Designing for the Deaf

For people who are deaf or hard of hearing, certain environments can be a deterrent to communication and hinder navigation. For deaf people, vision and touch provide spatial awareness and orientation, and lighting clear sight lines (within buildings and shared space) can aid visual communication and wayfinding.

Gallaudet University in Washington, D.C, America’s leading institute for higher education for the deaf and hard of hearing has issued “DeafSpace Guidelines” which address the ways in which deaf people have altered their surroundings to better suit their needs and design strategies we can implement going forward that address these issues. According to Gallaudet: “When deaf people congregate the group customarily works together to rearrange furnishings into a “conversation circle” to allow clear sight lines so everyone can participate in the visual conversation. Gatherings often begin with participants adjusting window shades, lighting and seating to optimize conditions for visual communication that minimize eyestrain. Deaf homeowners often cut new openings in walls, place mirrors and lights in strategic locations to extend their sensory awareness and maintain visual connection between family members.”

Graphic showing space needed for optimal visual communication. Via Atlantic Cities

Graphic showing space needed for optimal visual communication. Via Atlantic Cities

In 2005, Hansel Bauman, the director of campus design and planning at Gallaudet University, worked with faculty, students, and staff to research the behavior of deaf people within their environments. From this research, the DeafSpace guidelines emerged which now consist of over 150 DeafSpace design elements that address the major issues between the deaf experience and their physical environment including sensory experiences, mobility, promexics (use of space within interpersonal communication), light and color and acoustics change the behavior of deaf people within their environments. These design improvements have been implemented across the Gallaudet campus including within five residence halls (and another under construction) and the Sorenson Language and Communication Center. Bauman has found all of these issues essentially touch upon how to build community, embrace visual language and promote personal safety and well-being. Robert Sirvage, a Gallaudet professors says “DeafSpace really is about bringing a new perspective to the meaning of good design.”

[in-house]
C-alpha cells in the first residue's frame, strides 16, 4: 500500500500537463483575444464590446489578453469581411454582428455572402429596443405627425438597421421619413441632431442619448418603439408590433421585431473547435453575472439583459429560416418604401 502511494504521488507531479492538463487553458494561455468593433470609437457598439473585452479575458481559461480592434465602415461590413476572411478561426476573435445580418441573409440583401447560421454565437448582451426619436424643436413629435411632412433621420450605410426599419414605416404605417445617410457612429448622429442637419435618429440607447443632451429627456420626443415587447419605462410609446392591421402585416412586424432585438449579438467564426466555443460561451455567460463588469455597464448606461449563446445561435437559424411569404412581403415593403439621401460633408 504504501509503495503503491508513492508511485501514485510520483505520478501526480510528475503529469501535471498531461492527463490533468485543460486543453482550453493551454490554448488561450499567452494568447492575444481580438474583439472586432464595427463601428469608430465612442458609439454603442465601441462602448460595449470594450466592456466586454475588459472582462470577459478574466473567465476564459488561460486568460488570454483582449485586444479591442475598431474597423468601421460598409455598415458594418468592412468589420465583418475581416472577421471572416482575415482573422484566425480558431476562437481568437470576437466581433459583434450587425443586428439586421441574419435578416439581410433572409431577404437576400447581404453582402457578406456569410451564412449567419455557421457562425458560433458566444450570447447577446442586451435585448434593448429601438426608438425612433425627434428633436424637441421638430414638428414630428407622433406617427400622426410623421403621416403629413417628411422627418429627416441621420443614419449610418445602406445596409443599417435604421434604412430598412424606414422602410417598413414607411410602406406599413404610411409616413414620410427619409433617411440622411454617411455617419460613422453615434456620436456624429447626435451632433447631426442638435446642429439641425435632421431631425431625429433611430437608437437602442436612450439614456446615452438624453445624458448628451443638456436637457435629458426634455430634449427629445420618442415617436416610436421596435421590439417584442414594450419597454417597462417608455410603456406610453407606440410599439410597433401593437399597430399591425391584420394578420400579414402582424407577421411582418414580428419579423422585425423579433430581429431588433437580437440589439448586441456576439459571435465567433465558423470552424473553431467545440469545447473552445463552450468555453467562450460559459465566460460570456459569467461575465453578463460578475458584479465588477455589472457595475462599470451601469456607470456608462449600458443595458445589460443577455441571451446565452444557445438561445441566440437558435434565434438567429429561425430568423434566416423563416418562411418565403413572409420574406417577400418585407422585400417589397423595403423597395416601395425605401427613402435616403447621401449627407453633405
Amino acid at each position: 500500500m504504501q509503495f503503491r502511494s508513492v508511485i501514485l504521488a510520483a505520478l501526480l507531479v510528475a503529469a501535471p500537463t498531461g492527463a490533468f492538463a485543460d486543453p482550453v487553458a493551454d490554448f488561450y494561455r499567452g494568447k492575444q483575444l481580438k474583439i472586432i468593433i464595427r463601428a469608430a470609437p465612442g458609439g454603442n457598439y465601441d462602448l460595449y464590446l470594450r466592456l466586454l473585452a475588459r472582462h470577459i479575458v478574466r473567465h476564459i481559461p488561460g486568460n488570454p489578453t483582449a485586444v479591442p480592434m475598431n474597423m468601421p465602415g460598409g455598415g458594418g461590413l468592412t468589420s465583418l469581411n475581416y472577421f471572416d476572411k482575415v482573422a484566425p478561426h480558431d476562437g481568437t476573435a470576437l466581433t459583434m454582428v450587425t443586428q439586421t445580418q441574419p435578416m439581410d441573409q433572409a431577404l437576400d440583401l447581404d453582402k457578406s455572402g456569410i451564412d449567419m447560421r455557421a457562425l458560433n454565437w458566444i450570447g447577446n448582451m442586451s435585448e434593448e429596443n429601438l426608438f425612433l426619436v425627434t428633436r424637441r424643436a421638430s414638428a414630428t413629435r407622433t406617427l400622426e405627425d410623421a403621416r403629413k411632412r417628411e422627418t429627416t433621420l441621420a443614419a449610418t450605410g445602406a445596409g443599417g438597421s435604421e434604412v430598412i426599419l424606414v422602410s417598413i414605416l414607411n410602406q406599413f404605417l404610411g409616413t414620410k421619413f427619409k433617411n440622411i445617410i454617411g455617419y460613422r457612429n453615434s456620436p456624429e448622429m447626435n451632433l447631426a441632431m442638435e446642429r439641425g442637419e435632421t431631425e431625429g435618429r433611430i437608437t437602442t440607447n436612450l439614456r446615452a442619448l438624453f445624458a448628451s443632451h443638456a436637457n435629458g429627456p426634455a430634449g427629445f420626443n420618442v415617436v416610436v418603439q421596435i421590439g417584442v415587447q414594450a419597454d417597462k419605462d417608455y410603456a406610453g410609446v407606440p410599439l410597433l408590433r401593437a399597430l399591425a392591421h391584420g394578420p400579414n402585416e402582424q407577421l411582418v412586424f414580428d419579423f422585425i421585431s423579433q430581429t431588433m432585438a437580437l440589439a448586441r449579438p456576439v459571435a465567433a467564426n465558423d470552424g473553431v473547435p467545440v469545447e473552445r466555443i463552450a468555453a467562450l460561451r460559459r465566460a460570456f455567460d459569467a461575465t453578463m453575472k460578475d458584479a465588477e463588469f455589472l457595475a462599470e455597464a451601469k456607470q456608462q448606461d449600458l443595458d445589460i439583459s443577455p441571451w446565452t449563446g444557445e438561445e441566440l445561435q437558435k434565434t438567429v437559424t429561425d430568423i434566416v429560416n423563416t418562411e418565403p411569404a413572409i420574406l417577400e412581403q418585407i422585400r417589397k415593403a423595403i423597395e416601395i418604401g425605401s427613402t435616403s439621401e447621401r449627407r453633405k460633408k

A computer rendering of a room designed by DeafSpace design principles. Photo by Studio Twenty Seven Architecture via Atlantic Cities

A computer rendering of a room designed by DeafSpace design principles. Photo by Studio Twenty Seven Architecture via Atlantic Cities

The Sorenson Language and Communication Center designed with DeafSpace design principles. Photo by Gallaudet University via Atlantic Cities

The Sorenson Language and Communication Center designed with DeafSpace design principles. Photo by Gallaudet University via Atlantic Cities

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About The Accessible City

urban planner, california

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